In Barry Jenkins’ masterful film Moonlight, the coming of age of a gay, black man is compressed down into a mere 111 minutes, distilled for your viewing pleasure.

Nearly split into three sections – revealing the structure of the play upon which it is based, Tarell McCrary’s In Moonlight Black Boys Look Blue – we follow Chiron, first as a child taken under the wing of a drug dealer, then as a teenager mercilessly bullied at school, and finally as a young man revisiting figures from his past. The result, of seeing a life sped up, allows us to examine the patterns that establish themselves in people’s lives, and the cycles that the characters seem unable to escape.

We first see Little, as he is known, running from a group of bullies, Jenkins’ camera trailing him in a tight, anxiety-inducing close-up. Taking refuge in an abandoned flop den, Little comes across a used syringe – the full impact of the discovery is only revealed later, when we learn that his mother is a drug addict – and is eventually found by Juan (Mahershala Ali), a local drug dealer. We were first introduced to Juan at the start of the film, in a dizzying tracking shot that immediately establishes him as a known figure in the neighbourhood – Liberty City, Miami – keeping its inhabitants supplied with crack cocaine.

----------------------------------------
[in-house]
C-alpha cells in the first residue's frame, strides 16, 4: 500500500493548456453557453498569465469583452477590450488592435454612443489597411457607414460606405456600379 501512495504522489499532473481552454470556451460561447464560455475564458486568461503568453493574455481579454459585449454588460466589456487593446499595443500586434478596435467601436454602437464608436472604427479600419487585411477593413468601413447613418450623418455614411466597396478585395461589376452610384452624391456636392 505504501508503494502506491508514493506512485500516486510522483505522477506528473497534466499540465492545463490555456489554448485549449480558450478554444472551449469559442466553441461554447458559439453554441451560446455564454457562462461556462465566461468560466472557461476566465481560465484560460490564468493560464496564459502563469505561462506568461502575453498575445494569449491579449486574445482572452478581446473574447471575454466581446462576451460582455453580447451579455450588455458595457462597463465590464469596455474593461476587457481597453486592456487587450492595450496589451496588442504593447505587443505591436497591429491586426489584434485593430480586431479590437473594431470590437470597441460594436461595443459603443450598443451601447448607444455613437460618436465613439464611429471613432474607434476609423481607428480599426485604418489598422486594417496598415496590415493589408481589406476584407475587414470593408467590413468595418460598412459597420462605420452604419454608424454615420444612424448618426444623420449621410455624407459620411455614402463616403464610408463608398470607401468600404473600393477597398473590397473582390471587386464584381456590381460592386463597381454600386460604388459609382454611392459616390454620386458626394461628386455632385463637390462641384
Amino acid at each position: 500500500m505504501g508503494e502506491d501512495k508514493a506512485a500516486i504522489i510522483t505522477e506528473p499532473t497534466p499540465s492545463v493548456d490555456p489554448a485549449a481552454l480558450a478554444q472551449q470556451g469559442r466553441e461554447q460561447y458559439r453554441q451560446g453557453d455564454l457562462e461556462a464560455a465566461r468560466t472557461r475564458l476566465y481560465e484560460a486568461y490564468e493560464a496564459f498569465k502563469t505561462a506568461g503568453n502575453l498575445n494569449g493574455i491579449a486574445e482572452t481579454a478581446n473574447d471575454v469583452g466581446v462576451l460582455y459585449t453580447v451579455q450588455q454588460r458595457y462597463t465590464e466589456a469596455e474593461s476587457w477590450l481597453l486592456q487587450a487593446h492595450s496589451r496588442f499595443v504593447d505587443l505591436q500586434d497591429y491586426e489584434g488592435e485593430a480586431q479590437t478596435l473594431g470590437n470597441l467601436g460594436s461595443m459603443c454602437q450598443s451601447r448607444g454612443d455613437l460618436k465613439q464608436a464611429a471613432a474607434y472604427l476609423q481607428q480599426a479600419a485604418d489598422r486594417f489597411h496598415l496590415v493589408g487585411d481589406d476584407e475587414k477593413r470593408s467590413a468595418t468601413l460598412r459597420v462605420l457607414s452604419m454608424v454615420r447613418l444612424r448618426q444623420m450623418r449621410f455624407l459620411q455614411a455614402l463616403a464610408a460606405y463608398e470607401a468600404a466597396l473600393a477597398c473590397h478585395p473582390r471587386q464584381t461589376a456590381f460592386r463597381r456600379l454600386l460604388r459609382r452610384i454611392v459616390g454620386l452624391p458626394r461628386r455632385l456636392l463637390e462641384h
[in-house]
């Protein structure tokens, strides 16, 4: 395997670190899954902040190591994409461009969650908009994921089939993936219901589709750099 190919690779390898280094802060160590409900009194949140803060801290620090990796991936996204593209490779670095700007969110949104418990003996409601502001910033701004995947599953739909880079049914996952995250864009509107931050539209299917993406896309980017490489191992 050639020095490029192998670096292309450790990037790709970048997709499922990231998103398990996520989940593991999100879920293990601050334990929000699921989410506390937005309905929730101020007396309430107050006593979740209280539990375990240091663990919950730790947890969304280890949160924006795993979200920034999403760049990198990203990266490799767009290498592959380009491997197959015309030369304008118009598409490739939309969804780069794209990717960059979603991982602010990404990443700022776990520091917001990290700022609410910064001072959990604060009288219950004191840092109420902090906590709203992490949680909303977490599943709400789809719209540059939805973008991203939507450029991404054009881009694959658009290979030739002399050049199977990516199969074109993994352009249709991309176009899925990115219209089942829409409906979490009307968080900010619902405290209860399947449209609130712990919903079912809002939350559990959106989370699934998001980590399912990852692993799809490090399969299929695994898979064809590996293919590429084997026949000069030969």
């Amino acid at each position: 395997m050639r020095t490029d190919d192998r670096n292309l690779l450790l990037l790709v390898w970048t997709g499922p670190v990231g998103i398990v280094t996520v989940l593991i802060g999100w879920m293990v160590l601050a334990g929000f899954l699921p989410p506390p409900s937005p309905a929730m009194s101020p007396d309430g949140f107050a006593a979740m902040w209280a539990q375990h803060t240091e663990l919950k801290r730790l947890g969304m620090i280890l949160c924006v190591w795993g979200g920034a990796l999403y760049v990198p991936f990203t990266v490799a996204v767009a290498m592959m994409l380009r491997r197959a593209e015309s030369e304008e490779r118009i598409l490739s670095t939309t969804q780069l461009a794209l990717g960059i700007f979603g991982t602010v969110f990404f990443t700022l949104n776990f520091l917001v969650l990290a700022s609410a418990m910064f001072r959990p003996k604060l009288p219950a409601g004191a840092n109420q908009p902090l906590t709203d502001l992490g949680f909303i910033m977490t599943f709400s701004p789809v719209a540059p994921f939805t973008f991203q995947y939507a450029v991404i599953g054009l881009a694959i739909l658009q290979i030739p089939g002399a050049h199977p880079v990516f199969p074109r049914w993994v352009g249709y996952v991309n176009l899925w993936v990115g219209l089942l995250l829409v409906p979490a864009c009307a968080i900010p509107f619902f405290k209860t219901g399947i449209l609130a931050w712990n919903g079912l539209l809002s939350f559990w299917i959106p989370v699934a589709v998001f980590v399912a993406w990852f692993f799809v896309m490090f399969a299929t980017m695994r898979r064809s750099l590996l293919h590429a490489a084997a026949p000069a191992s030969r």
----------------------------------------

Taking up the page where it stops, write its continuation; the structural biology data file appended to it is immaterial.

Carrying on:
From the off, Jenkins is interested in challenging our conventional ideas about how a drug dealer should act: Juan and girlfriend Theresa (Janelle Monaé) take Chiron under their wings; when Chiron asks if he is a ‘faggot’, Juan replies “you can be gay…but you don’t have to let anyone call you a faggot”. Juan takes Little to the beach, teaching him how to swim in a scene that is more-than-reminiscent of a baptism; Jenkins’ camera bobs up and down beautifully in the warm Pacific waters. Chiron will return to this beach in the next two acts, first literally, when he runs into Kevin and desire spills over into action; and later only figuratively, as the two men re-explore that night in their memories.

But while Juan may want to provide some kind of father figure to Chiron, the fact that he supplies the drugs that turn Chiron’s mother into a monster means he will never be able to – a fact revealed in a crushing scene at the end of Act I. This sees the end of Juan’s role in the film, but he echoes throughout Moonlight, with the older Chiron modelling himself on Juan, right down to the small crown on his car’s dashboard.

Putting on Juan’s appearance is like a mantle of armour for Chiron, one that leaves him invulnerable, yet constrained. Just as in the second act, in which violence begets violence, Chiron seems unable to escape the societal and familial influences that shape him.